Edward Livingston Youmans(1821-1887), went through many travails with his eyesight, and for many years, his sister Eliza Ann Youmans acted as his proxy in the chemistry lab, through her persistence in finding teachers who would take a woman student.  Edward was enchanted by science, though chemistry was a challenge because of difficulty of visualizing the processes, and as his sister relates in Popular Science Monthly(the magazine he founded with his brother):

When he reflected that chemistry was fast becoming a popular branch of education, and that, so far as its processes were concerned, the youths who were studying it might be classed, along with himself, as blind, their situation naturally interested him. Occupied with this subject, there one day arose in his mind a scheme for picturing atoms and their combinations that would bring the eye of the student into more effectual service. . . Atoms of the different elements were shown by diagrams of different colors, the relative sizes of which expressed their combining ratios, and the compounds exhibited the exact numbers of the respective atoms that unite to form them. . . He thought that chemistry could be made enticing as well as intelligible to learners who had not the help of experiments in its pursuit.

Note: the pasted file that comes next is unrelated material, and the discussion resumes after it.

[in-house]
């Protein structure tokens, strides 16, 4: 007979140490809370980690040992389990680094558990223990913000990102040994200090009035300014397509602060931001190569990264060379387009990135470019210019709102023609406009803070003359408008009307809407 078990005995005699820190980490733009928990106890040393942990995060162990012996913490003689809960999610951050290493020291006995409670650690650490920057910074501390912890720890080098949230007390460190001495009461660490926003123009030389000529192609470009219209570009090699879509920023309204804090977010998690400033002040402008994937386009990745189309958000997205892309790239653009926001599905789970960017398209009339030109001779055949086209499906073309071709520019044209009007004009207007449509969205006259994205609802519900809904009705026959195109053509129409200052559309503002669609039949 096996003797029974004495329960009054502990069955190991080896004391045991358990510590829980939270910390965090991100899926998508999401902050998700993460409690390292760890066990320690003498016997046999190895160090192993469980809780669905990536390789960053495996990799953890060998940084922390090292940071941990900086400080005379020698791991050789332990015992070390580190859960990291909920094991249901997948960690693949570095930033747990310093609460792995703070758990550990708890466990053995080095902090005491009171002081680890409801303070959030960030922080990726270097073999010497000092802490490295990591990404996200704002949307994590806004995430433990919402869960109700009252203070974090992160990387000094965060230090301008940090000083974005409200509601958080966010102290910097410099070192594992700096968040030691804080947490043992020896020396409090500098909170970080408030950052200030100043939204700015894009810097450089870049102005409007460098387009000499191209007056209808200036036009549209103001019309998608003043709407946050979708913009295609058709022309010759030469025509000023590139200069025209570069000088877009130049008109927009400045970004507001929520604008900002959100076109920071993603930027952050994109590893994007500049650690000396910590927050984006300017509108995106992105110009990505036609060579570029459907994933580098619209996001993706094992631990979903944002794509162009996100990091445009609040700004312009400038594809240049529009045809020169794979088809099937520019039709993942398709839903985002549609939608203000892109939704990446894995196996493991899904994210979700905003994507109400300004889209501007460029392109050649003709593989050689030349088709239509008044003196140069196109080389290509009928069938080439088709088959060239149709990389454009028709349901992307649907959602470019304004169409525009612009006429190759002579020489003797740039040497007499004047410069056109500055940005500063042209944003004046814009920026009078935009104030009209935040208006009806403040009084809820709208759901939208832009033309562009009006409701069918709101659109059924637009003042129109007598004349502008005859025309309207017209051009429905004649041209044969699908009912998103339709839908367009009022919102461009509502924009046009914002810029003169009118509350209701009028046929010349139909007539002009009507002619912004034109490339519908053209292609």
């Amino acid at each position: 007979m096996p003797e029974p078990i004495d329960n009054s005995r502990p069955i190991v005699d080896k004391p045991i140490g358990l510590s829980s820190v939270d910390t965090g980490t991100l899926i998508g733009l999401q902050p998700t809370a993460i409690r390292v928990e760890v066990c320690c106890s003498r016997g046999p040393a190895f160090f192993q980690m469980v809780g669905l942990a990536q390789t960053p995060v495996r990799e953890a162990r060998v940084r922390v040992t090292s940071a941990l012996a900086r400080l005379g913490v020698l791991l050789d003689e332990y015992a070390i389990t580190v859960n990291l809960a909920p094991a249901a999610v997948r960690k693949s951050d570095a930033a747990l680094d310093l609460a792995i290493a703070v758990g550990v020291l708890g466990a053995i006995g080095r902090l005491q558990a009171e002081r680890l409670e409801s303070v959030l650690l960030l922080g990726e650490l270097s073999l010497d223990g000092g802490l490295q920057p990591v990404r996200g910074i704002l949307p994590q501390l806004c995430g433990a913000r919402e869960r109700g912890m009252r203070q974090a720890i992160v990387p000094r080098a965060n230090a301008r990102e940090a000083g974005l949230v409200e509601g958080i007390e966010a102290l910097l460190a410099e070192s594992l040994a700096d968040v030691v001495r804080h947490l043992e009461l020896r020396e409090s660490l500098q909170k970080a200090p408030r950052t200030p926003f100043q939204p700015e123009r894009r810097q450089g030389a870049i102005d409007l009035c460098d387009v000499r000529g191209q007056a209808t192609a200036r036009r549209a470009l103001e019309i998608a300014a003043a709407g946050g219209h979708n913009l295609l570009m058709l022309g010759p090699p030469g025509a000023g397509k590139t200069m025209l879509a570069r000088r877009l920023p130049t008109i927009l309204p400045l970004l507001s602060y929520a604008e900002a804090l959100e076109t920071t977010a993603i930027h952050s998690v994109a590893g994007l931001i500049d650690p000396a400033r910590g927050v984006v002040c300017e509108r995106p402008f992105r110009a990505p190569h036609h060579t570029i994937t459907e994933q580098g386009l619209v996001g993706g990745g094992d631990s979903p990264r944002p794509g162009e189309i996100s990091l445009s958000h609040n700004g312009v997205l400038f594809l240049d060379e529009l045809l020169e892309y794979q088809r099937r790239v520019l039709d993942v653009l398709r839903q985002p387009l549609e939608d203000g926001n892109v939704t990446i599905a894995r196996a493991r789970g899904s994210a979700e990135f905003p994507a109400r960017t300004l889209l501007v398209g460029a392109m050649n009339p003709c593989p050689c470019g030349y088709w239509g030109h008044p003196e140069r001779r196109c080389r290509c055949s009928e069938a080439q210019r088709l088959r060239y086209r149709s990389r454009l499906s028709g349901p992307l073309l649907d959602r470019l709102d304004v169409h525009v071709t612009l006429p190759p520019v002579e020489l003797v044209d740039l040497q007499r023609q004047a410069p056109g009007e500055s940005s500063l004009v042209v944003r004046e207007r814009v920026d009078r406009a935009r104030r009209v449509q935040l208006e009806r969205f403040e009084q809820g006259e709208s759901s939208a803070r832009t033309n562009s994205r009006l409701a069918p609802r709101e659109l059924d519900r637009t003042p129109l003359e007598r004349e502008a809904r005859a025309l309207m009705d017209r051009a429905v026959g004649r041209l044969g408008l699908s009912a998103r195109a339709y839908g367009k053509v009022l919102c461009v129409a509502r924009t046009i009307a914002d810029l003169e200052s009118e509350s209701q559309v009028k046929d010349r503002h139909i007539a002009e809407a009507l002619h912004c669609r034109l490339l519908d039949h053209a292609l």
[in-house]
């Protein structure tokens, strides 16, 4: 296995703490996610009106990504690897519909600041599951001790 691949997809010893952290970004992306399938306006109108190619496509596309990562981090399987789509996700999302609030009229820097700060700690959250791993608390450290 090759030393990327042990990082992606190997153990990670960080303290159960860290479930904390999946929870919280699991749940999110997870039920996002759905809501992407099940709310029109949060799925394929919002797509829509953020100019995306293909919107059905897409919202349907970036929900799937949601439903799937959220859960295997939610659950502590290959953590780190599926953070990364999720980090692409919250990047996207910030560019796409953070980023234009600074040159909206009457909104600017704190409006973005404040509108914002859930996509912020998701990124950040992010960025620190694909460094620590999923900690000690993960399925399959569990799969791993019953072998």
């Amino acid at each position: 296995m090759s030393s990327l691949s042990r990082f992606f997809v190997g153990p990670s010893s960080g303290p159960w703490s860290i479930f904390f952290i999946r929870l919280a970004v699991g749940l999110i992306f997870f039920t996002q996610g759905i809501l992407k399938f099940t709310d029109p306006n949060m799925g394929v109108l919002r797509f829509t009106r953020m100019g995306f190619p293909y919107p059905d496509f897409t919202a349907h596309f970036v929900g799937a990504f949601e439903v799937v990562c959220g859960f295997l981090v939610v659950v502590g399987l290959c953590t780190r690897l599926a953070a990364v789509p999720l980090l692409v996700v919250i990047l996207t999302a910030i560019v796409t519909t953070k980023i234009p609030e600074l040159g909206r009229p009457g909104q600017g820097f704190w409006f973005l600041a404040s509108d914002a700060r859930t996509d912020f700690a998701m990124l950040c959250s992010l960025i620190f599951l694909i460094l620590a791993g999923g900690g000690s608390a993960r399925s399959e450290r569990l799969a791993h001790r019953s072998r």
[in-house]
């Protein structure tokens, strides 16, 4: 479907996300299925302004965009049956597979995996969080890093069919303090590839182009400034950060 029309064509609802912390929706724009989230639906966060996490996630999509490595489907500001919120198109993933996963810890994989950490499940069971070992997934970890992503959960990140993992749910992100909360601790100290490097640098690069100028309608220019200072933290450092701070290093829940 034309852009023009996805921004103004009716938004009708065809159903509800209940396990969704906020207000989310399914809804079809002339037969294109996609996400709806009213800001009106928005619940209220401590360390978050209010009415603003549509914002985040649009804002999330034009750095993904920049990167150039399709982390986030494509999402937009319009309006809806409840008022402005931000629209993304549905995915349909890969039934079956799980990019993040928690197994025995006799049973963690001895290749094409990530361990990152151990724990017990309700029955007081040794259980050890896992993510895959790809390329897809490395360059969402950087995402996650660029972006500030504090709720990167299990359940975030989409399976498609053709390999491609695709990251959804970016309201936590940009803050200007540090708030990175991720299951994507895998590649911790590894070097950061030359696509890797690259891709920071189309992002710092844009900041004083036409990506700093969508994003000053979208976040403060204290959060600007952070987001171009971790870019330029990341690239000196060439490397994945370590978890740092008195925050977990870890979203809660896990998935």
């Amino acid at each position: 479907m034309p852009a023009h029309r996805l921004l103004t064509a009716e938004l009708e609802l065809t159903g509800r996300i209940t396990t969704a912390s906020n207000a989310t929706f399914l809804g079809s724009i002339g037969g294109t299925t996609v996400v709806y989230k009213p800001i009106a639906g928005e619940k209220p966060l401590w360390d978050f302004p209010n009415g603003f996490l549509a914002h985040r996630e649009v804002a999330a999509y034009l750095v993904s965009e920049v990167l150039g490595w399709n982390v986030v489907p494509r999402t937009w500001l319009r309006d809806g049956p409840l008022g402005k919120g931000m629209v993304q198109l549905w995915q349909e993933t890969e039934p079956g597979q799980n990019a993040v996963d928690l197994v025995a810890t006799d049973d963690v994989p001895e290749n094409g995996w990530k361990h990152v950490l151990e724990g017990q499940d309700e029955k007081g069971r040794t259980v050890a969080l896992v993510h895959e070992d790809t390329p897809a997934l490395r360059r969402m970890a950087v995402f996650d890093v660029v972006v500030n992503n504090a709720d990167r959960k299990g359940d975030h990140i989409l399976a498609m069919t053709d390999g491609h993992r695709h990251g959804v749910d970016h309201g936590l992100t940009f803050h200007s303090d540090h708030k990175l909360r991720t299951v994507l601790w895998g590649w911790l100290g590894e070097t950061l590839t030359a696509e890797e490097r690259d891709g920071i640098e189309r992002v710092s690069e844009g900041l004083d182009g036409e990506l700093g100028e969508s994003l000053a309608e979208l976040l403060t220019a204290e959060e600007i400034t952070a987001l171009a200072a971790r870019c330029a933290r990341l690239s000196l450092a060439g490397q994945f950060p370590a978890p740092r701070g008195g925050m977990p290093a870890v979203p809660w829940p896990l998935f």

What a startling image of “bringing the eye of the student into more effectual service,” and the enticement of beautifully colored diagrams(as the subtitle of the book states.)  After Edward married in 1861, Eliza Ann Youmans went on to write several books on botany, including The First Book of Botany: Designed to Cultivate the Observing Powers of Children(1870).  Among other topics for Popular Science Monthly, she wrote about optics, Darwin, and lace making.

Chemical Atlas; or The Chemistry of Familiar Objects

Margaret Wright(1944-): Adventures in Optimization

Nelder-Mead optimization given 9 points (6 gray-scale and r,g,b)
Nelder-Mead optimization given 9 points (6 gray-scale and r,g,b) via Josh Siegel on Flickr.

In honor of the birthday of Ada Lovelace(1815-1852), founder of scientific computing, I am writing about Margaret Wright.  She works with optimization which is both math and computing related, and helps solve practical problems, like when she was at Bell Labs, and had the task of how to set up an indoor wireless system at Home Depot.  The stores are complicated in design, and optimization was a way to make a “good enough” system, that while not perfect, worked.  I love her enthusiasm:  “I don’t know if I can convey it without leaping up and down,” Wright exclaimed, “but there is such joy for mathematicians in helping to solve real world problems.”  (Margaret Wright and Real World Mathematics)